Change search
ReferencesLink to record
Permanent link

Direct link
Fate and transport of POPs in the aquatic environment: with focus on contaminated sediments
Umeå University, Faculty of Science and Technology, Department of Chemistry.
2011 (English)Doctoral thesis, comprehensive summary (Other academic)
Abstract [en]

Persistent organic pollutants (POPs) are hydrophobic substances that readily sorb to organic matter in particles and colloids instead of being freely dissolved in the water phase. This sorption affects the bio­availability and environmental transport of the POPs. The major part of this thesis concerns the role of sediments as secondary sources of POPs. As the primary emissions decrease, contaminated sediments where POPs have accumulated can become the main source of contamination. If the contaminated sediment by time becomes covered with cleaner layers, the POPs are buried and no longer in contact with the aquatic environment. Experiments in this thesis showed, however, that new invading species can alter the sediment-water dynamics as a result of their bioturbation, i.e. mixing of sediment particles and pore-water. Marenzelleria spp., invading species in the Baltic Sea that burrow deeper than native species, were found to increase the remobilization of buried contaminants. The sediment-to-water flux was inversely related to the burial depth (2-10 cm) of the POP congeners (polychlorinated biphenyls (PCBs) and polybrominated diphenyl ethers) and also inversely related to the hydrophobicity of the congener. The flux was therefore most pronounced for less hydrophobic contaminants, which was linked to the bioirrigating behaviour of these species. Marenzelleria spp. also accumulated the buried POPs and increased concentrations in surface sedi­ment. Contaminants previously considered buried at a ’safe’ depth can thus be remobilized as a result of the invasion of Marenzelleria spp. in the Baltic Sea.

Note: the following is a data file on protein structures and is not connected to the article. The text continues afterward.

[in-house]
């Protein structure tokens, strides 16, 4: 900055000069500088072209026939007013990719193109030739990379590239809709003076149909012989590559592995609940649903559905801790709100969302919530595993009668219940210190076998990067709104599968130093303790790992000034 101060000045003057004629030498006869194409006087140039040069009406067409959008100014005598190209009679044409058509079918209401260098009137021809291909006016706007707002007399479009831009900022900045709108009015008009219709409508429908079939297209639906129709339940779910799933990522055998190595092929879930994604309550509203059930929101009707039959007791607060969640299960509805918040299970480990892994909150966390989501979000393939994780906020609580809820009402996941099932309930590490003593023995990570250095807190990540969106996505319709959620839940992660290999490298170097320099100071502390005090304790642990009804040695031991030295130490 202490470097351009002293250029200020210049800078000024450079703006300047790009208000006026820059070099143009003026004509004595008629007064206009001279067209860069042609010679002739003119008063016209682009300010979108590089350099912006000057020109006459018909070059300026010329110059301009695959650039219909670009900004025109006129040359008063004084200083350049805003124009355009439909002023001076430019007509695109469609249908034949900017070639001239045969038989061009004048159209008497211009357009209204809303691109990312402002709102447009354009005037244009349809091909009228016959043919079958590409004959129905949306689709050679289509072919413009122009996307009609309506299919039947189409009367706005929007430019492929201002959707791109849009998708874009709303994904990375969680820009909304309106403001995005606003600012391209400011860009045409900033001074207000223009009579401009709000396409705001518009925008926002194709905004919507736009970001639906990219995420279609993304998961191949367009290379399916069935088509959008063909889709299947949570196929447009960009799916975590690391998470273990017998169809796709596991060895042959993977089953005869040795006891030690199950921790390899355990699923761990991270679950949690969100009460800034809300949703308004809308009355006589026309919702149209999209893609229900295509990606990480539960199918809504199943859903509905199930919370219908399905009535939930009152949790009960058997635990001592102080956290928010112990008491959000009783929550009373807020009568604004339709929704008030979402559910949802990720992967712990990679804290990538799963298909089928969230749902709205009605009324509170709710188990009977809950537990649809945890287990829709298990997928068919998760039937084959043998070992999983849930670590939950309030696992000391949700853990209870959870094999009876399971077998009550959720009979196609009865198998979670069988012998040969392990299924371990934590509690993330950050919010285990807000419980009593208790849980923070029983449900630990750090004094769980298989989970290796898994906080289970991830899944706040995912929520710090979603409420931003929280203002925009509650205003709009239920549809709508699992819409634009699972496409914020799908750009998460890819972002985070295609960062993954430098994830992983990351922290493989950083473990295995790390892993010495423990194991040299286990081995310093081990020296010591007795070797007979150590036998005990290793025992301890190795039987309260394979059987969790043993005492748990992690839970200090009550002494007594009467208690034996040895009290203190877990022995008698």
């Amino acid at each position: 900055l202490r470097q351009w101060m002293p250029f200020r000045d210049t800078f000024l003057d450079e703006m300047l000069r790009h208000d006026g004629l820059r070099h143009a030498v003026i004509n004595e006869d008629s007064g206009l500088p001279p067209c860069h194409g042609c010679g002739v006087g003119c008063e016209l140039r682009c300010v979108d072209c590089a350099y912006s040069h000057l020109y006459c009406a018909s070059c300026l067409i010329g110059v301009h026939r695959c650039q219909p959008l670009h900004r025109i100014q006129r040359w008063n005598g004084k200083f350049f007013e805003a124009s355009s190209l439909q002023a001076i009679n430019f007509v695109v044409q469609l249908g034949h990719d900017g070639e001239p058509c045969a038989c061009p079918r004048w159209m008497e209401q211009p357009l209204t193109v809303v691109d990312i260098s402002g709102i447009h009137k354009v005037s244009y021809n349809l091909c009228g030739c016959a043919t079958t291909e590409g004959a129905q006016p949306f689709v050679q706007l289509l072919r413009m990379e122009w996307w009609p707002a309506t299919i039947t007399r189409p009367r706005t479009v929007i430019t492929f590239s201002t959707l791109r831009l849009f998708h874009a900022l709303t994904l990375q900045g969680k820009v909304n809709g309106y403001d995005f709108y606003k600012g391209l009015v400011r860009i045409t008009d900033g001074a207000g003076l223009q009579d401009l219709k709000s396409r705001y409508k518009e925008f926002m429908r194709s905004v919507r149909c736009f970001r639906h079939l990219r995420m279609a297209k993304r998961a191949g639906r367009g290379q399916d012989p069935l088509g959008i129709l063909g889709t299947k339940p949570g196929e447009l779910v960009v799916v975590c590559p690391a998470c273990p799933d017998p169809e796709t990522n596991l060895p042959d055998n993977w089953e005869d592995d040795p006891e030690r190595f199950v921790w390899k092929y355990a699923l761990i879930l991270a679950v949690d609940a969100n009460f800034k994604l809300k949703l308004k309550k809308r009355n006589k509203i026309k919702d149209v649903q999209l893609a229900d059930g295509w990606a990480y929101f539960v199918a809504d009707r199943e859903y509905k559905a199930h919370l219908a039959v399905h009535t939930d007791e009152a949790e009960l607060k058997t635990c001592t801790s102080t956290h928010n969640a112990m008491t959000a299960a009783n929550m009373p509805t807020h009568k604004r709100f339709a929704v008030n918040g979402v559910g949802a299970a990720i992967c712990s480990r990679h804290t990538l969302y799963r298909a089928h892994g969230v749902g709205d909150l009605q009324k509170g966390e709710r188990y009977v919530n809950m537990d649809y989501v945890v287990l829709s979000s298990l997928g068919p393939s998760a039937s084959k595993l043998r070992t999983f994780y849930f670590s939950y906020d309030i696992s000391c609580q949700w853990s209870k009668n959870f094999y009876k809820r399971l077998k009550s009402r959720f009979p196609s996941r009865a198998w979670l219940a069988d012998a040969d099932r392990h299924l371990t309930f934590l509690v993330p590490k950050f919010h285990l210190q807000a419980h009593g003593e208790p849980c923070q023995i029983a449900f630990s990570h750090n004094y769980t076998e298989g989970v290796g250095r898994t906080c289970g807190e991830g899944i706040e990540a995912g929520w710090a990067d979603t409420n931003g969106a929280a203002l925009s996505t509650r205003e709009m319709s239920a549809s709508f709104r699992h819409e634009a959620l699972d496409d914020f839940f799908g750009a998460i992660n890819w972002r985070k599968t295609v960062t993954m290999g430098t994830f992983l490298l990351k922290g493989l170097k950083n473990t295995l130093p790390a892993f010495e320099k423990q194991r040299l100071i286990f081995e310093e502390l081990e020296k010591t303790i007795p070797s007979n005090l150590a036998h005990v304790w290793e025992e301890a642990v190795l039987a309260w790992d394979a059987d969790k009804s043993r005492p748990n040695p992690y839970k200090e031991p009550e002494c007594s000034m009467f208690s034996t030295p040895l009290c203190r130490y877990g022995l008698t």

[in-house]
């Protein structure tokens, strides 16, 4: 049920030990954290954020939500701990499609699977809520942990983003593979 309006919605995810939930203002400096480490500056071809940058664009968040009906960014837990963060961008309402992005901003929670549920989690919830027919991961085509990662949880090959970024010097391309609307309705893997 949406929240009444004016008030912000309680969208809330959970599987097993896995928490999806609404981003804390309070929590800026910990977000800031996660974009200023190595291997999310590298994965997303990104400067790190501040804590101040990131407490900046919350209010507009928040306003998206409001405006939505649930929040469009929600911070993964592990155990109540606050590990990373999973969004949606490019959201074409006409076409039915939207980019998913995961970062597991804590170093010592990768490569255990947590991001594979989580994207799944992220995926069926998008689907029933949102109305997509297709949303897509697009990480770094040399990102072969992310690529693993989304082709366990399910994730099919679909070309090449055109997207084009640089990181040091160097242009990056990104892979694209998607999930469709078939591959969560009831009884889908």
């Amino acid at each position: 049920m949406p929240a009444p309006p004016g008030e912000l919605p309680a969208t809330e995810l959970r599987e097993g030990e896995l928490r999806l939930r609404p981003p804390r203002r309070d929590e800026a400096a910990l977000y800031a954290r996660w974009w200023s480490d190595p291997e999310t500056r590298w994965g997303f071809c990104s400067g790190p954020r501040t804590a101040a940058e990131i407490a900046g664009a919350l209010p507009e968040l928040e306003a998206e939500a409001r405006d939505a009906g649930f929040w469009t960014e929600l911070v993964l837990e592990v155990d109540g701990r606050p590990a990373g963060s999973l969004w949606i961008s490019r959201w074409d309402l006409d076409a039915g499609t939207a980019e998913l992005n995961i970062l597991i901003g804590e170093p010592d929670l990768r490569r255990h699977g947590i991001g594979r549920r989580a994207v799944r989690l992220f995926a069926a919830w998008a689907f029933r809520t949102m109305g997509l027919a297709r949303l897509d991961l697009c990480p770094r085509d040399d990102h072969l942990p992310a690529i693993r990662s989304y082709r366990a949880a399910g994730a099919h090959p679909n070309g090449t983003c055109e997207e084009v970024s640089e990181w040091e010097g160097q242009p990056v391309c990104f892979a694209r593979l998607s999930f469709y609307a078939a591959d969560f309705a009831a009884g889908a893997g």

One method to decrease the remobilization of contaminants from sediments is ’capping’, i.e. a layer of clean material is placed as a cap on the sediment. By amending the cap with active materials, which sequester the POPs and decrease their availability, thinner layers can be used (’active capping’ or ’thin-layer capping’). Results from an experiment with thin-layer capping using different active materials (activated carbon (AC) and kraft lignin) showed that both the sediment-to-water flux and the bioaccumulation by benthic species of polychlorinated dibenzo-p-dioxins and dibenzofurans (PCDD/Fs), hexachlorobenzene (HCB) and octachlorostyrene (OCS) decreased with increased thick­ness of the cap layer (0.5-5 cm). Amendments with active materials further increased the cap efficiency. AC was more efficient than kraft lignin, and a 3 cm cap with 3.3% AC reduced the flux and bioaccumulation with ~90%. The reduction of the sediment-to-water flux was inversely related to the hydrophobicity of the POP, and reductions in the flux had similar magnitudes as reductions in the concentration in deep-burrowing polychaetes, demonstrating the importance of bioturbation for sediment-to-water transport.

In a one-year study on the levels of PCDD/Fs, PCBs, and HCB in a coastal area of the Baltic Sea, the correlations between the POP levels and the levels of particles and organic carbon in the water were found to differ for POPs of different structure and hydrophobicity. The levels of PCDD/Fs decreased to one third in May, which could be related to the increased sedimentation, i.e. water-to-sediment transport, during spring bloom.

Place, publisher, year, edition, pages
Umeå: Kemiska institutionen , 2011. , 65 p.
Keyword [en]